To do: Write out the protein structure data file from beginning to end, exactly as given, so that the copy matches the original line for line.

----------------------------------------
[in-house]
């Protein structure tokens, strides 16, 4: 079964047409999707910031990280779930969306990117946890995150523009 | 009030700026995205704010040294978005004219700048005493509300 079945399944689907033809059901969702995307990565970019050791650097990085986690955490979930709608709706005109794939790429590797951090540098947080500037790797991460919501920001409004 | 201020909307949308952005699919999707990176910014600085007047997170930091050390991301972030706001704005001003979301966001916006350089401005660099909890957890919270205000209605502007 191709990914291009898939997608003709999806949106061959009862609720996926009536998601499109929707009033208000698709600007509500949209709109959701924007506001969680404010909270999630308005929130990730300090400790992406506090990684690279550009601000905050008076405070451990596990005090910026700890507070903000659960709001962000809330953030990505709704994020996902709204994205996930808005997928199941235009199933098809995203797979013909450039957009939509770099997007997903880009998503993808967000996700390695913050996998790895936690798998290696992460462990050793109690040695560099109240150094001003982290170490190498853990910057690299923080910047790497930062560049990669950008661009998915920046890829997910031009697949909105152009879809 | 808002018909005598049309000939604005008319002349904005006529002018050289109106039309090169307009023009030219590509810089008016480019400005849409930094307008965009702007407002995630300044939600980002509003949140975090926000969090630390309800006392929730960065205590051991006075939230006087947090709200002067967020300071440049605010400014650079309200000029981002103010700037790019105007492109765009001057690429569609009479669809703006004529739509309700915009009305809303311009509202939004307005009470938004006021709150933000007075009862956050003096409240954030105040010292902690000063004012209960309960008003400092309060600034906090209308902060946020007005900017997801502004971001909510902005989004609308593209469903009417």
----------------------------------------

[in-house]
């Protein structure tokens, strides 16, 4: 079964047409999707910031990280779930969306990117946890995150523009 | 009030700026995205704010040294978005004219700048005493509300 079945399944689907033809059901969702995307990565970019050791650097990085986690955490979930709608709706005109794939790429590797951090540098947080500037790797991460919501920001409004 | 201020909307949308952005699919999707990176910014600085007047997170930091050390991301972030706001704005001003979301966001916006350089401005660099909890957890919270205000209605502007 191709990914291009898939997608003709999806949106061959009862609720996926009536998601499109929707009033208000698709600007509500949209709109959701924007506001969680404010909270999630308005929130990730300090400790992406506090990684690279550009601000905050008076405070451990596990005090910026700890507070903000659960709001962000809330953030990505709704994020996902709204994205996930808005997928199941235009199933098809995203797979013909450039957009939509770099997007997903880009998503993808967000996700390695913050996998790895936690798998290696992460462990050793109690040695560099109240150094001003982290170490190498853990910057690299923080910047790497930062560049990669950008661009998915920046890829997910031009697949909105152009879809 | 808002018909005598049309000939604005008319002349904005006529002018050289109106039309090169307009023009030219590509810089008016480019400005849409930094307008965009702007407002995630300044939600980002509003949140975090926000969090630390309800006392929730960065205590051991006075939230006087947090709200002067967020300071440049605010400014650079309200000029981002103010700037790019105007492109765009001057690429569609009479669809703006004529739509309700915009009305809303311009509202939004307005009470938004006021709150933000007075009862956050003096409240954030105040010292902690000063004012209960309960008003400092309060600034906090209308902060946020007005900017997801502004971001909510902005989004609308593209469903009417």